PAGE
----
For the first time in her life, journalism junior Helyn Oshrin said she claims herself as a witch — but growing up “Jewiccan,” as she put it, was not easy.
Oshrin is culturally Jewish and was raised Wiccan. She said she lost friends who claimed to be afraid of her mother’s Wiccan religious practices. Classmates accused her of worshiping the devil and made violent threats against her.
Despite recounting painful memories, she said, she tried to see through their eyes with empathy.
“All they’ve had is, ‘Oh, pagans are evil,’” Oshrin said. “And then they run into one. They don’t have a concept of what other things are quite yet.”
At 20 years old, she said she understands this was deeper than bullying. Through a Cal Poly class, The Witch-Hunts in Europe (HIST 306) she is putting the pieces together.
Her fifth grade classmates did not hate her, she said – they were pawns in a system built around villainizing pagan rituals.
“In medieval times, it was Christianity or bust, and if you were ‘other,’ you were celebrating evil specifically,” Oshrin said. “That’s how they were able to do all the persecution and witch hunts.”
The ignorance of her peers can be chalked up to how little information there is available about Wicca as a broad practice.
“Each individual person who identifies as Wiccan will have a slightly different sense of what that potentially means to them,” College of Liberal Arts religious studies and women’s and gender studies professor Anya Foxen said. “That makes it both a really interesting thing to study and analyze, but also a really tricky thing to study and analyze.”
In college, Oshrin said she found more self-acceptance away from her high school and hometown.
For her, spells, crystals and covens are all involved, but they do not have to be.
“You don’t have to know any of [the spells] to be able to practice,” Oshrin said. “You can be whatever you want to be as long as you’re good to other people.”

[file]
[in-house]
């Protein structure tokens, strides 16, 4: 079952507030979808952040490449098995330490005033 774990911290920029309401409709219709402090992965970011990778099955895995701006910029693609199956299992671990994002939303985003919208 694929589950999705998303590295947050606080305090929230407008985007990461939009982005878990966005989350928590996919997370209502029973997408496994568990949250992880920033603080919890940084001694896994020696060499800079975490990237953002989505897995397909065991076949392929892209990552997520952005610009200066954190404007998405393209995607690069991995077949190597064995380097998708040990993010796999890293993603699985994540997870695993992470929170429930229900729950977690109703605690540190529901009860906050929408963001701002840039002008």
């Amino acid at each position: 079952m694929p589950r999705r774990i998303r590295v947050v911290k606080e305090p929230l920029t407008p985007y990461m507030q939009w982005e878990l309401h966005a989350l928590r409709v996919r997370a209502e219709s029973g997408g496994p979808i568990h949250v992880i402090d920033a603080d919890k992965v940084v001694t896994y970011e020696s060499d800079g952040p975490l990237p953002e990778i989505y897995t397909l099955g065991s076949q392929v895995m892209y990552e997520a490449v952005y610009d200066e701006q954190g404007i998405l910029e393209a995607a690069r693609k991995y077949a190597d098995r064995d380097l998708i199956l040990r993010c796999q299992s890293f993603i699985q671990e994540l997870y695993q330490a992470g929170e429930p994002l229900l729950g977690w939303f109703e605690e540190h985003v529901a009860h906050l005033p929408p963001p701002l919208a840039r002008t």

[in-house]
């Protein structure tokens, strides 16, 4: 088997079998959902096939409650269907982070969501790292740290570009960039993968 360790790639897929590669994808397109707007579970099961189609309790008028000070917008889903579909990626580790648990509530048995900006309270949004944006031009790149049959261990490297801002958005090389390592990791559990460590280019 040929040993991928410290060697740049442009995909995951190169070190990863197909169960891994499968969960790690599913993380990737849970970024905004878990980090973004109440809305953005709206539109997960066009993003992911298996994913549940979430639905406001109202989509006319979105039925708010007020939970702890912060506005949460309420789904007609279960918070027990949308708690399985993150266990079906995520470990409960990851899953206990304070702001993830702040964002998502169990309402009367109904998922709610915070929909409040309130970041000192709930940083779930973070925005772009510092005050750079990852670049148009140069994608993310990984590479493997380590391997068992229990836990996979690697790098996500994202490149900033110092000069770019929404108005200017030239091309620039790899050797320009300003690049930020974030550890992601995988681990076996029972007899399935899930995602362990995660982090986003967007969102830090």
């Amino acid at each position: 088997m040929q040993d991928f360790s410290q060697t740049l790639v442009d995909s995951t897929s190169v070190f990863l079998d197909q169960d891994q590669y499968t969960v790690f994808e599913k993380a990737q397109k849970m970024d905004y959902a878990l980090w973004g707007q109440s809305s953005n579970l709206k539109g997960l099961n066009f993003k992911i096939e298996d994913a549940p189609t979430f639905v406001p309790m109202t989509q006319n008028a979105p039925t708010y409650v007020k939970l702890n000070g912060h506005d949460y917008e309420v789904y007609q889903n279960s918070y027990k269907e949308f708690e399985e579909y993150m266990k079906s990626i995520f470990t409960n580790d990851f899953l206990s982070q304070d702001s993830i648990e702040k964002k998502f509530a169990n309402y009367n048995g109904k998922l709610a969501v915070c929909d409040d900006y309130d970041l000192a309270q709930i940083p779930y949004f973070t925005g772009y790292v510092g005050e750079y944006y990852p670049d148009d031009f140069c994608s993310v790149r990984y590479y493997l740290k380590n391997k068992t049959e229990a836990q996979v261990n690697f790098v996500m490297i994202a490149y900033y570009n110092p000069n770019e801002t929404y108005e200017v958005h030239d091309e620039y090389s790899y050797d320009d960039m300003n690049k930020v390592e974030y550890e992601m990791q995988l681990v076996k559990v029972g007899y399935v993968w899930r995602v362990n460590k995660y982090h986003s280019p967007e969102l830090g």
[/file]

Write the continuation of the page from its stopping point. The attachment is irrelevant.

The golden rule — treating others as one would want to be treated — is one of the few basic principles that make up Wicca. Specifically, Oshrin said, it is that whatever energy a person sends out into the universe, it will come back on them three times stronger.
The other ideal is having respect for the earth, she said, with roots in feminism and women’s life-giving powers.
Foxen said this power for women in Wicca does not come from built-in rules, but rather the opposite.
“Because it’s not an institution in the way that the Catholic Church is an institution, there’s nothing that’s set in stone that keeps women out of positions of power,” Foxen said.
“It’s fun to look at in a historical sense,” Oshrin said. “This was a way for women to gain a sense of purpose, a sense of power and a sense of control over their lives. Claiming myself as a witch for the first time in my 20 years – it was very empowering to me.”
Consent is also a central issue, Oshrin said. Hollywood depictions of love spells do not fly with Wiccans. A witch could perform a spell manifesting more love in their personal life, but according to Oshrin it is not how the media portrays it.
“You can’t be like, ‘Oh, that guy over there, I want him to fall madly in love with me,’” Oshrin said.
In her young adult life, she said she has had to piece together her own coven. Not a “culty coven,” Oshrin said. Friends and roommates have been intrigued, with some of them eventually picking up the practice when they learned more about it.
“I explain it to them, and they’re like, ‘Wait a second, that’s what I’ve been thinking about myself this whole time,” Oshrin said. “I just didn’t know what to call myself or how to explain it.’”
She encounters people with this mindset so often that she’s developed a name for it: “in the broom closet.”
Oshrin’s roommate, communications junior Julianna Quihuiz, just celebrated her first Wiccan ritual with her: making moon water under the full moon. This is a change for Quihuiz, who said she grew up Catholic.
“I really enjoyed [the ritual],” Quihuiz said. “Lately, I’ve just kind of been straying from my faith, because I’ve had a lot of questions with Christianity, but I still feel like I’m a very spiritual person.”
She said she was drawn in by the flexibility of Wicca.
“You find your own footing, so there’s no strict ways of how you need to be, which was something that I had a problem with in Catholicism,” Quihuiz said.
Fully accepting the title of Wiccan has been a slow process for her. Quihuiz tried to open up to her mother about her newfound spirituality, but did not receive the reaction she hoped for.
“I got really bad pushback from her for not wanting to be Catholic or believe in Jesus,” Quihuiz said. “It’s a really hard aspect that a lot of people go through in trying to transition.”
Oshrin said she sees a new wave of Wicca developing, or possibly just the commercialization of it. From Urban Outfitters selling crystals and spellbooks, to people doing more spiritualistic practices like yoga, meditation and crystal work, spirituality is gaining more acceptance in ways most people would not recognize.
Still, Oshrin said she is doing the work of spreading the word on her own.
“They don’t have a bumper sticker for it yet,” Oshrin said.